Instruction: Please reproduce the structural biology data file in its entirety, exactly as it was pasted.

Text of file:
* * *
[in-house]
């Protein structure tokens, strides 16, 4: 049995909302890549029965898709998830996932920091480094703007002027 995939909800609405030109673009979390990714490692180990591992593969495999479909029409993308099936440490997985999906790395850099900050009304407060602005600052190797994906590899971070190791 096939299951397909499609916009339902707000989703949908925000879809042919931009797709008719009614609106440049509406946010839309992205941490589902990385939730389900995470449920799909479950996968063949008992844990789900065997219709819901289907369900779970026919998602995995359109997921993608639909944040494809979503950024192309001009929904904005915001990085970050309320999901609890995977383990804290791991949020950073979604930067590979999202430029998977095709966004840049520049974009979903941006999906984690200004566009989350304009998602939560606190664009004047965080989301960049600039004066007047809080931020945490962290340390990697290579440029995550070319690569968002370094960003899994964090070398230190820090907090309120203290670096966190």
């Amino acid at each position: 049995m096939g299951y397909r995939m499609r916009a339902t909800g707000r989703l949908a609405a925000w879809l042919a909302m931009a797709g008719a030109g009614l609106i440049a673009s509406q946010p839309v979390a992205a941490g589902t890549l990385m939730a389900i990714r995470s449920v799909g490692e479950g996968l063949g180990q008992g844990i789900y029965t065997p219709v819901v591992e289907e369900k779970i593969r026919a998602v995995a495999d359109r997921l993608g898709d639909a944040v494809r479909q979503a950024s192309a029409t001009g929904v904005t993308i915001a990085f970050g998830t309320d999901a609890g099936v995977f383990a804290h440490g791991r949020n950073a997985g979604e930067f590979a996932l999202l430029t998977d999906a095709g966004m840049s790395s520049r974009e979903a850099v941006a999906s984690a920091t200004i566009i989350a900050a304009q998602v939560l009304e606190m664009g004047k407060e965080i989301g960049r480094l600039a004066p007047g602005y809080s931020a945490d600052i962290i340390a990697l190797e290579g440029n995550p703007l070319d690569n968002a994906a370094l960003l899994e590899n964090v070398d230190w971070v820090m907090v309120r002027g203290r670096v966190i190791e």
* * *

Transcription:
[in-house]
């Protein structure tokens, strides 16, 4: 049995909302890549029965898709998830996932920091480094703007002027 995939909800609405030109673009979390990714490692180990591992593969495999479909029409993308099936440490997985999906790395850099900050009304407060602005600052190797994906590899971070190791 096939299951397909499609916009339902707000989703949908925000879809042919931009797709008719009614609106440049509406946010839309992205941490589902990385939730389900995470449920799909479950996968063949008992844990789900065997219709819901289907369900779970026919998602995995359109997921993608639909944040494809979503950024192309001009929904904005915001990085970050309320999901609890995977383990804290791991949020950073979604930067590979999202430029998977095709966004840049520049974009979903941006999906984690200004566009989350304009998602939560606190664009004047965080989301960049600039004066007047809080931020945490962290340390990697290579440029995550070319690569968002370094960003899994964090070398230190820090907090309120203290670096966190």
């Amino acid at each position: 049995m096939g299951y397909r995939m499609r916009a339902t909800g707000r989703l949908a609405a925000w879809l042919a909302m931009a797709g008719a030109g009614l609106i440049a673009s509406q946010p839309v979390a992205a941490g589902t890549l990385m939730a389900i990714r995470s449920v799909g490692e479950g996968l063949g180990q008992g844990i789900y029965t065997p219709v819901v591992e289907e369900k779970i593969r026919a998602v995995a495999d359109r997921l993608g898709d639909a944040v494809r479909q979503a950024s192309a029409t001009g929904v904005t993308i915001a990085f970050g998830t309320d999901a609890g099936v995977f383990a804290h440490g791991r949020n950073a997985g979604e930067f590979a996932l999202l430029t998977d999906a095709g966004m840049s790395s520049r974009e979903a850099v941006a999906s984690a920091t200004i566009i989350a900050a304009q998602v939560l009304e606190m664009g004047k407060e965080i989301g960049r480094l600039a004066p007047g602005y809080s931020a945490d600052i962290i340390a990697l190797e290579g440029n995550p703007l070319d690569n968002a994906a370094l960003l899994e590899n964090v070398d230190w971070v820090m907090v309120r002027g203290r670096v966190i190791e």